The growing and selling of cannabis for medical and research purposes became legal in Zimbabwe in 2018 after the government gave the green light to farmers and investors alike. This made Zimbabwe the second African state to do so.
The growing of medicinal cannabis is governed by the Dangerous Drugs (Production of Cannabis for Medicinal & Scientific Use) Regulations S.I 2018-062. According to the regulations, in order for a person to grow medical cannabis in Zimbabwe, one must:
- Apply for a licence from the government
- Supply three copies of the plan of the proposed cultivation site (to ensure it complies with the regulations)
- Pay a $40,000 licence fee
- Pay an annual return fee of $15,000
- Apply to renew the licence when necessary ($20,000)
- Pay a research fee (if applicable) of $5,000 – to renew, this is $2,500.
Farmers of cannabis for medical and research purposes must also clearly state their plans for the site, along with estimates of quantities likely to be produced and sold. If the Minister of Health and Child Care regards their plans as a risk to public health and security, the applications will be rejected.
All licences are valid for five years and can be renewed. If the organisation wishes to grow cannabis at more than one site, they’ll need to apply for separate licences for all sites. Routine audits are also carried out to ensure that the actual activities on the site match what was declared in the original application.
As the production of cannabis for medicinal and research purposes is expensive, it is difficult for the ordinary Zimbabwean to enter into the market without investment. Therefore, the government set up policies and operational mechanisms to make foreign direct investment easier. The operational framework is administered through the Zimbabwe Investment and Development Agency (ZIDA)'s One Stop Investment Services Centre (OSICS).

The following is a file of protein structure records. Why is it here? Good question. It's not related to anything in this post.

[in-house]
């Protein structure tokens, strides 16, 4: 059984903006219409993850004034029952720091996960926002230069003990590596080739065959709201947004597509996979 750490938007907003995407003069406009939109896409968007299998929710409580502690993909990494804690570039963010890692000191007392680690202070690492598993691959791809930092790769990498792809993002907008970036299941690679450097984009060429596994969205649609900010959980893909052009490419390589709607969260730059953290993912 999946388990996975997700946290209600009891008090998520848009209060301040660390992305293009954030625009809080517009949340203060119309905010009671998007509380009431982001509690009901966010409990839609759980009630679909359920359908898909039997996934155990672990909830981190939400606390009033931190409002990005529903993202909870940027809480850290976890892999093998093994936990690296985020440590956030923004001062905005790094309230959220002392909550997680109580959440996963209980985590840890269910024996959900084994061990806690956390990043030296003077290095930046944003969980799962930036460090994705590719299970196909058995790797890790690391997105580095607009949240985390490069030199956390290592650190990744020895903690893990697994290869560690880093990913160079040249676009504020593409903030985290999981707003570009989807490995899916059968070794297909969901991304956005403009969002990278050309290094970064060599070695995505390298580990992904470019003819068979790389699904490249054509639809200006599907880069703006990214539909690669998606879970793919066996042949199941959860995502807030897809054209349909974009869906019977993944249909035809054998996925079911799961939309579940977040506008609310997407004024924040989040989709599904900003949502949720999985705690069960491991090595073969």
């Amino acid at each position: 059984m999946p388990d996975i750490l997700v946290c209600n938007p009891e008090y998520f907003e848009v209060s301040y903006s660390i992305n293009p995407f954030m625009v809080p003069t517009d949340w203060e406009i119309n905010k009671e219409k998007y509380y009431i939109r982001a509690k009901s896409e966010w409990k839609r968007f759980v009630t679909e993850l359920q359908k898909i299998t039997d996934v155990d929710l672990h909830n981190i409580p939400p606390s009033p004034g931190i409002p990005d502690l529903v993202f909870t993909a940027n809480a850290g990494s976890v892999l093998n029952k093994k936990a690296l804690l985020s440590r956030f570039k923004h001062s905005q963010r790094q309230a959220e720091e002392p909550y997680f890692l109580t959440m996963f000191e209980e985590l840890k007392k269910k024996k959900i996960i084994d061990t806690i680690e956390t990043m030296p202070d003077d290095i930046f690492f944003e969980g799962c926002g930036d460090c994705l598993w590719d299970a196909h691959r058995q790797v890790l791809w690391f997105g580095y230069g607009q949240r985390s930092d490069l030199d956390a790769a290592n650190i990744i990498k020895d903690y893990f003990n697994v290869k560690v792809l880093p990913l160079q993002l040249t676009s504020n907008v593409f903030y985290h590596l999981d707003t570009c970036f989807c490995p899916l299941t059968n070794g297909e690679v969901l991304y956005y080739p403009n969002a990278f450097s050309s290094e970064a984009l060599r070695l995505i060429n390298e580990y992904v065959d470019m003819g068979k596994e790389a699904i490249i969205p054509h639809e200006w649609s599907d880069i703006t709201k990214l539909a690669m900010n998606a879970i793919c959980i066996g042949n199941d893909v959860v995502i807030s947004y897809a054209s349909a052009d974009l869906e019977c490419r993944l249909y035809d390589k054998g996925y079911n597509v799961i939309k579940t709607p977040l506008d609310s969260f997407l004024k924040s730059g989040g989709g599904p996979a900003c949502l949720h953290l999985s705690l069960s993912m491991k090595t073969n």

The law was further changed to allow growers 100% ownership of their own business and the freedom to grow where they want. In the past growers were forced to grow on government owned land.
In conclusion, medical cannabis in Zimbabwe is fairly new. Most of the cannabis that is grown for medicinal and research purposes is exported to other countries. Zimbabwe remains fairly strict in terms of the laws governing the personal use of cannabis as it is still illegal. However, it is worth noting that even though it is expensive to obtain the license for medical cannabis cultivation, it is a fairly lucrative area.
Read the original publication at Kanokanga & Partners.